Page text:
Tuesday, June 22, 2004

Longtime readers may recall that I used to do these Bacardi Show Birthday Greetings (henceforth referred to as BSBdG's) quite frequently, whenever I ran across the b-day of a musician, actor, or other noteworthy kinda person. After one year went by, though, I kinda got out of the routine of checking celebrity birthday pages and so on, 'cause I'd pretty much observed most, not all, but most, of the people I wanted to put in. I didn't always want to do a lot of reruns, if you will.


Three birthdays of note have come up, both yesterday and today, and I wanted to, well, note 'em. So here ya go. First:

Kinks-man Raymond Douglas Davies, 60 yesterday. My love for the music of the Kinks is entirely based on the period from, oh, 1966 to 1975, when their music was inventive, melodic, wistful, clever, raucous, and many other adjectives. After a label shift in 1976, though nearly every trace of what made their music so special (subtlety, wit, melodicism) was left behind in their consuming desire to compete with the Punks and to "Give The People What They Want" by incessantly touring America and delivering a pandering arena-rock sound not only in concert but also on record, "Come Dancing" notwithstanding. By the time this no longer became an issue, Ray and brother Dave had apparently lost the plot for good. Of course, now the Kinks are long broken up, and Ray soldiers on as a solo performer, giving pretty good performances of the classic Kinks repertoire, and good on him. One 80s Ray tune that I love, though, is "Quiet Life" from the soundtrack of the film Absolute Beginners.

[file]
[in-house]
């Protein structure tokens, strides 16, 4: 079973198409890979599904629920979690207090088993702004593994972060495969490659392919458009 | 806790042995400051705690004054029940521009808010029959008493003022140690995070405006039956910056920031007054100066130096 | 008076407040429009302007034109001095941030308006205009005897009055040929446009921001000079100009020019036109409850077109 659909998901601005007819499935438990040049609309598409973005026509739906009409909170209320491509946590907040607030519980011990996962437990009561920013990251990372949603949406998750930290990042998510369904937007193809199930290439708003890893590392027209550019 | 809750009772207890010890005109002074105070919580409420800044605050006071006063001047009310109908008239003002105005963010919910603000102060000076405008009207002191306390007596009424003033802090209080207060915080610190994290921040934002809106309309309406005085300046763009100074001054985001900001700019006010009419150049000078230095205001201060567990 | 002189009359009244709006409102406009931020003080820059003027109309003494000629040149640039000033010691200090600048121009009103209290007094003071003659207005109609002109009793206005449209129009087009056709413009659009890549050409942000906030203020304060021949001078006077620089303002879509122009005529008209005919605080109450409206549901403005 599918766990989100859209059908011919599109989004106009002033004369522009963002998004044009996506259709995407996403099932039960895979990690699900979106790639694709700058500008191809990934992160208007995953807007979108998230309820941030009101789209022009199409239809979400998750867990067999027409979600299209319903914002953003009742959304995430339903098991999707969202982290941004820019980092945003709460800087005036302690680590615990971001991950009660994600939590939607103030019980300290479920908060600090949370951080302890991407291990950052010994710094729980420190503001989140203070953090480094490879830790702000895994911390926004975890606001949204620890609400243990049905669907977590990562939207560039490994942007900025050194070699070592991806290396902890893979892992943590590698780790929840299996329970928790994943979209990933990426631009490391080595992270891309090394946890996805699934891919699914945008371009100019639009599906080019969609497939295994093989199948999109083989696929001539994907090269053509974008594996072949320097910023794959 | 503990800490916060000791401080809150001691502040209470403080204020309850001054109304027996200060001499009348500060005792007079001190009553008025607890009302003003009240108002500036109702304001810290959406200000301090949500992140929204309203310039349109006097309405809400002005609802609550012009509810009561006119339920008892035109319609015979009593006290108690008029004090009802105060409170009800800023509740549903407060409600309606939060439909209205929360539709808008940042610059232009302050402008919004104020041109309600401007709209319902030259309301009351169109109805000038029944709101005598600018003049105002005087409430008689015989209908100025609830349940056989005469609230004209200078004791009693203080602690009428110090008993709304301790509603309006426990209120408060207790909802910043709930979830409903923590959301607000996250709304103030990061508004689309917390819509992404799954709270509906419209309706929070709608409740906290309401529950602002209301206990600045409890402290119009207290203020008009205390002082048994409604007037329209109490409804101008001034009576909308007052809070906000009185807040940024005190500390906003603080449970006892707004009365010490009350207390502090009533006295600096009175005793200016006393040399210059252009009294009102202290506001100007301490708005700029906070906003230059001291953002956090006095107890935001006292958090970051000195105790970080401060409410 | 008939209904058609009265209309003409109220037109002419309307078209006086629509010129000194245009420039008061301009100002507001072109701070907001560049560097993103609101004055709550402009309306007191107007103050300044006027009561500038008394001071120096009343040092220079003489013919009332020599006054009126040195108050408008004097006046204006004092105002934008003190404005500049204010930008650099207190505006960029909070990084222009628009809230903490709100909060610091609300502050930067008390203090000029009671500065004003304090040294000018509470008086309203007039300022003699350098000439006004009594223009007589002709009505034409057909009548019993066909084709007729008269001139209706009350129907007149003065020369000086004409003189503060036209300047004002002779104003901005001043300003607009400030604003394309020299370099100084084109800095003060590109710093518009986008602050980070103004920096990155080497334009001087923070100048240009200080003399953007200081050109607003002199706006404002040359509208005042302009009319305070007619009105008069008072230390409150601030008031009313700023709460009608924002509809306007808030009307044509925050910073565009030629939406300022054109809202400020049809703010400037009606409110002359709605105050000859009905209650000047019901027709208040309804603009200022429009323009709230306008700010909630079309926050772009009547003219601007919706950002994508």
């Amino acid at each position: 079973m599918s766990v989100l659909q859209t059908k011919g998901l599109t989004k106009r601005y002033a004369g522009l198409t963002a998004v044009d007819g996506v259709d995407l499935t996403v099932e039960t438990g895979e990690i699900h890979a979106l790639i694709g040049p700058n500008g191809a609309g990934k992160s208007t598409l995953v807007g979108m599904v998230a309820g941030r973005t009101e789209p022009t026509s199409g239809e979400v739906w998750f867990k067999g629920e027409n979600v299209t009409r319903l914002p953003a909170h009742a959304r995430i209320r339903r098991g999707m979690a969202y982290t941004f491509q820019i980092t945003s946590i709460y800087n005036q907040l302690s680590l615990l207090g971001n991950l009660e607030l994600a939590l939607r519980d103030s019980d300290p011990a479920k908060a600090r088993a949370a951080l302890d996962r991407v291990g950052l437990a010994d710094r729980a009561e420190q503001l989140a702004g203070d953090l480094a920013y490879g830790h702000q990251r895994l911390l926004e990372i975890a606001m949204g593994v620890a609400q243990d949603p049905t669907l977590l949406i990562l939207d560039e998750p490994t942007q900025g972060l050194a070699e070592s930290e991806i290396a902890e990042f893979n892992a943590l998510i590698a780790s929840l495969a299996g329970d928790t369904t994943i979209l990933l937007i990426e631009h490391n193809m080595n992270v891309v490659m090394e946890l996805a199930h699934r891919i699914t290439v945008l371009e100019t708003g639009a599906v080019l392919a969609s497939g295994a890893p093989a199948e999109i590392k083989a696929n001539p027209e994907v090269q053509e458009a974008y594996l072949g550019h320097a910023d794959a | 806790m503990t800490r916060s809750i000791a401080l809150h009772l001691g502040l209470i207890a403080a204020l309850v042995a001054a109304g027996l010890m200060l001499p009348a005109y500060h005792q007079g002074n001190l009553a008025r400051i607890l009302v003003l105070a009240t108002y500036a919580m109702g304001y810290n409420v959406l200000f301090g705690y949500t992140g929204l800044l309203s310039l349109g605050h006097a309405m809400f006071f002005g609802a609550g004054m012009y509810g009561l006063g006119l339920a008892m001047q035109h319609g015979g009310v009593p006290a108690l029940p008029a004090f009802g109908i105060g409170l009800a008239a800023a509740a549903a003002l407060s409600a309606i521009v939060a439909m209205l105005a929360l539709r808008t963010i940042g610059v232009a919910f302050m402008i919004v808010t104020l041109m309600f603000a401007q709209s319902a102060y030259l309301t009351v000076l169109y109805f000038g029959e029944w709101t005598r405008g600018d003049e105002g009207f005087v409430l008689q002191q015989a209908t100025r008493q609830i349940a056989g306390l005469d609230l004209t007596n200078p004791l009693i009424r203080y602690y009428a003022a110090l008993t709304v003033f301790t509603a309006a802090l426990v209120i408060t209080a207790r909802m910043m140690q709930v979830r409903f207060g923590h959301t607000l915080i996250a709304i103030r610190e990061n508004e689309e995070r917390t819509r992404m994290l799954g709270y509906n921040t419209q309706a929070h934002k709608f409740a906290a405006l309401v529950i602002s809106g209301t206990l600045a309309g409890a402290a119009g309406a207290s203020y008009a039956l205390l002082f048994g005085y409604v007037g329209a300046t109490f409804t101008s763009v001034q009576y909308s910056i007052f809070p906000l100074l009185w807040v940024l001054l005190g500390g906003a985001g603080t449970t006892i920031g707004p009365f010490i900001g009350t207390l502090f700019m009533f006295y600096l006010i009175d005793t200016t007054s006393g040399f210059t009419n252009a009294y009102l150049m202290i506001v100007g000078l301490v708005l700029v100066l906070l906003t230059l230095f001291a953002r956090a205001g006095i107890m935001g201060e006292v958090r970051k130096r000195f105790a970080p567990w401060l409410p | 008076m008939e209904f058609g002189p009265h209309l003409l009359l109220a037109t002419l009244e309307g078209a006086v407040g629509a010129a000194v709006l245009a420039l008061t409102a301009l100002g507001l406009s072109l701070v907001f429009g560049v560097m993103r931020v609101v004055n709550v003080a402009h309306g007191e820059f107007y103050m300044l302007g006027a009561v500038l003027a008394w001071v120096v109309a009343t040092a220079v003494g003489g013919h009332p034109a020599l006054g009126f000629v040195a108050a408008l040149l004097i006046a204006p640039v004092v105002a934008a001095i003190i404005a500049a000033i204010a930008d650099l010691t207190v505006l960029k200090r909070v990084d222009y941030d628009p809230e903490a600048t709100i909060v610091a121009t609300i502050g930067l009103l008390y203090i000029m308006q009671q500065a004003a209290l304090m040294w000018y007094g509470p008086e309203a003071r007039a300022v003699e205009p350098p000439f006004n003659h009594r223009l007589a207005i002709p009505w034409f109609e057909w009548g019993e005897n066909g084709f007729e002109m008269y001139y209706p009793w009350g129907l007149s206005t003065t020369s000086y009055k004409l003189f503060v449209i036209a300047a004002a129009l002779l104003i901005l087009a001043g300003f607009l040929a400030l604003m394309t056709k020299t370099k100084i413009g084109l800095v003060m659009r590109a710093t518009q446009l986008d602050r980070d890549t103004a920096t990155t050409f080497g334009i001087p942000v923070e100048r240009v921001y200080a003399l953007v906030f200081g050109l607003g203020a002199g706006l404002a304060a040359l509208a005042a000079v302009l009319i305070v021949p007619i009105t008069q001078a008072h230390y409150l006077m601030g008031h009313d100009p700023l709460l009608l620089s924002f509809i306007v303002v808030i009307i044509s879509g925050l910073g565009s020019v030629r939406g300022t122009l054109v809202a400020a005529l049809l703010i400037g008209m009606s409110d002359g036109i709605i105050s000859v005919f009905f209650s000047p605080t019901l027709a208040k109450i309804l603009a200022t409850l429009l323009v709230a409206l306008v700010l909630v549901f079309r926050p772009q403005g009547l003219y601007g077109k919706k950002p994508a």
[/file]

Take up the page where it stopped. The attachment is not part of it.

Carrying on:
Also, musician/producer/graphic artist/man with many hats Todd Rundgren turns 56 today. Todd's another artist whose music has left me cold since 1986 or so, but I always hold out hope that he still has one great one left in him. It's faint, but flickering. He usually can still be counted on to give a pretty good live performance, though, and I've seen a couple of TV lately. The number of albums he's produced that I love deeply is significant, from Steve Hillage's L through XTC's SkylarKing to The Pursuit of Happiness' One Sided Story and so on and so on. Favorite album: 1973's Carole King-on-acid A Wizard/A True Star. Underrated: 1984's Utopia on Nettwork records, a great poprocksong collection that should have garnered more attention than it did.

Finally, Howard Kaylan, (R above) the "Eddie" of Flo & Eddie, is 59 on this very day. First as a member of the deranged pop group The Turtles, then as Zappa's vocalists/comedy relief in the early 70s Mothers of Invention, then on their own and as vocalists for an amazing number of artists such as Marc Bolan & T.Rex, Kaylan and his partner Mark "Flo" Volman have been responsible for a lot of excellent tuneage over the years. When, oh when are we gonna get 1973's Flo & Eddie on CD?

Happy birthday to all.

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